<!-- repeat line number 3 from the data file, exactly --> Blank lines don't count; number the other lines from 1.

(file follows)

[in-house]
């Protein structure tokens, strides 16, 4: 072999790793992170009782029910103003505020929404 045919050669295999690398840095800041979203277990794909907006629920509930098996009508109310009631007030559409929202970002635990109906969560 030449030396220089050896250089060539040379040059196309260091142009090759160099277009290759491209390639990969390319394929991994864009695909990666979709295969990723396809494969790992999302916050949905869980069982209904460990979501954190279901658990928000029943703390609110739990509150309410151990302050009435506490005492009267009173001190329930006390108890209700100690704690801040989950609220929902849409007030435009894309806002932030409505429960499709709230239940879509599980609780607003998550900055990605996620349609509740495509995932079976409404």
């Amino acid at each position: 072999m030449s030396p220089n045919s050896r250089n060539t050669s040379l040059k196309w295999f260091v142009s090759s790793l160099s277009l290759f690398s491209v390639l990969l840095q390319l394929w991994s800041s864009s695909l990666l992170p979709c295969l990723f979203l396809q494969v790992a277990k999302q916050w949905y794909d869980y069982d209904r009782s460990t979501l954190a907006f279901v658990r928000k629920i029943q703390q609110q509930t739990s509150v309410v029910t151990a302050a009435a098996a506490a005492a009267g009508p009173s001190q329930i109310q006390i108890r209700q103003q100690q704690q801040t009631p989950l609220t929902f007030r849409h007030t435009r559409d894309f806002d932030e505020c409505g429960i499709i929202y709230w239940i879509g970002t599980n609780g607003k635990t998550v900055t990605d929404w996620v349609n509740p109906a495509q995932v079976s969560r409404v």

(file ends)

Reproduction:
């Amino acid at each position: 072999m030449s030396p220089n045919s050896r250089n060539t050669s040379l040059k196309w295999f260091v142009s090759s790793l160099s277009l290759f690398s491209v390639l990969l840095q390319l394929w991994s800041s864009s695909l990666l992170p979709c295969l990723f979203l396809q494969v790992a277990k999302q916050w949905y794909d869980y069982d209904r009782s460990t979501l954190a907006f279901v658990r928000k629920i029943q703390q609110q509930t739990s509150v309410v029910t151990a302050a009435a098996a506490a005492a009267g009508p009173s001190q329930i109310q006390i108890r209700q103003q100690q704690q801040t009631p989950l609220t929902f007030r849409h007030t435009r559409d894309f806002d932030e505020c409505g429960i499709i929202y709230w239940i879509g970002t599980n609780g607003k635990t998550v900055t990605d929404w996620v349609n509740p109906a495509q995932v079976s969560r409404v």